When you’re a stay-at-home mum, unfortunately you sometimes have to stay at home. I like the mumming part, but the staying at home part, not so much, partly because it’s harder to entertain a Toddlersaurus Rex at home but mainly because home is always a MESS. Home is where the heart is? Pfft, home is where the pile of unfolded washing is.
Such a damn shame that when I look around my chaotic abode, I realise I’m the only fool that’s going to clean it up. I pity the fool! So when I stumbled across this handy chart promoting the use of children as itty bitty slaves, I thought oooooh yes, I could get on board with this. I will see if I can lighten my mountainous workload with the Toddler section and my test subject Henry.
Pick up/put away toys
I know mums who have successfully taught toddlers they’re not allowed to start a new game until the old one’s packed away. I idolised these mums, for in our house I’m not even close to such an amazing breakthrough. I’ve approached the subject with Henry but have always received a quizzical look – think Dan Carter when he’s converting a try – normally right before a giant bucket of Duplo is upended on the floor.
So the other day, with this list in mind, I told him he needed to clear up the Duplo before having a ‘mooly bar’ (Fruit Sticks, which are like crack to my kid). He did it and I was speechless. Then he did a remarkable thing: he kept on going. Other toys were put away. Books were returned to his bedroom. Annie’s toys were added to her special box in the living room. Puzzle pieces were put in the puzzles. It was amazing! It hasn’t happened again yet, but I have high hopes.
Unload the dishwasher
I’ll do this myself, thus ensuring he doesn’t touch giant knives, wine glasses, the sharp part of the stick blender or dinnerware we were given as a wedding gift, which I’d prefer to keep in 16 pieces, not hundreds.
Dust with feather duster
Well I do this about once a year to be honest, so I’d be hypocritical to make him do it.
Swiffer the floor
I had to Google this. It’s a mop of sorts. I had a vision of broken windows, pools of water and my little slave slipping over and hurting himself. Then he wouldn’t be able to help with any of the chores, so this is a no go.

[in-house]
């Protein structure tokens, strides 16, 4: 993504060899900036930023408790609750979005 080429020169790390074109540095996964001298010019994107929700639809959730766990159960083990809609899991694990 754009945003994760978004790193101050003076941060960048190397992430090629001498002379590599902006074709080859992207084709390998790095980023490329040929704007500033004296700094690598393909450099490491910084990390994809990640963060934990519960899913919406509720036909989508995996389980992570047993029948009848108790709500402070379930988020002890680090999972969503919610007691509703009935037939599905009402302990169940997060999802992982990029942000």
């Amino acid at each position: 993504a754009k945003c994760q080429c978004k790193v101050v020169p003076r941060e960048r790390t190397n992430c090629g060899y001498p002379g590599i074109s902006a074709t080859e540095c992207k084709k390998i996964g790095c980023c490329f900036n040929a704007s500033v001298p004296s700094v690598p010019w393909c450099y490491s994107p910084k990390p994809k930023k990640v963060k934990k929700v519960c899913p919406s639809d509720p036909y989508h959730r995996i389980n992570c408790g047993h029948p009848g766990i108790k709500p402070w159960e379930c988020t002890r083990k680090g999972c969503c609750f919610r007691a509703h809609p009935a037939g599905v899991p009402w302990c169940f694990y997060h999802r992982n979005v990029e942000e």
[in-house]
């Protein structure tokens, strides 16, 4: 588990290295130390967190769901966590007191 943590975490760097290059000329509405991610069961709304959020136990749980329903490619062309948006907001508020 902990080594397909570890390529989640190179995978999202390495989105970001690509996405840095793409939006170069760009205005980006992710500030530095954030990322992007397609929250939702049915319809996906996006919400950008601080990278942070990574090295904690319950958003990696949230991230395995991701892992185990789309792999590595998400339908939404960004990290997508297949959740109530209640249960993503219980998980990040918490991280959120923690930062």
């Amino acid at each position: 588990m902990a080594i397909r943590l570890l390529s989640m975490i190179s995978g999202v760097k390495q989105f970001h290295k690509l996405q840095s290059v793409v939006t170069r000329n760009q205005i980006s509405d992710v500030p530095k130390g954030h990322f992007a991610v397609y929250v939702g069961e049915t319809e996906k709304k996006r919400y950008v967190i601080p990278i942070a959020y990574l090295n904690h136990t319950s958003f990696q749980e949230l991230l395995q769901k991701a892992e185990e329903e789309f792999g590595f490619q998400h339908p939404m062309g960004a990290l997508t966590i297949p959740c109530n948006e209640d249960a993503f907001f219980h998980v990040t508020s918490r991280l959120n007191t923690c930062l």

Put clothes in the dirty clothes hamper/Collect dirty clothes
Yes! Success. He’s already better at this than his dad, who is actually physically incapable of completing this task, leading me to wonder if we need to do a DNA test to make sure they’re related.
Help move clothes from washer to dryer
Ever since I almost cooked a new pair of Havaianas, I have discouraged him from putting anything in the dryer.
Put clothes away
Yes, because the clothes never get put away. Normally they live in a ‘neat’ pile on our bedroom floor and we end up wearing half of them before they find a drawer to call home. I only notice the pile has become a problem when H jumps off the bed into it and doesn’t hurt himself.
Maybe, but I normally remove a few diggers, a couple of tractors, half the children’s books ever published and 20 soft toys from his bed before I make it, so he’d have to master that first task before moving on to this one.
Well wouldn’t this be lovely considering 100% of the grubby little finger marks on every available surface of the house belong to my son.
And that’s the list. So what do you think of getting toddlers to help around the house? What works and what doesn’t? Have you had any special successes I should know about? And if your kid’s so great at helping out, can I borrow them for a few hours?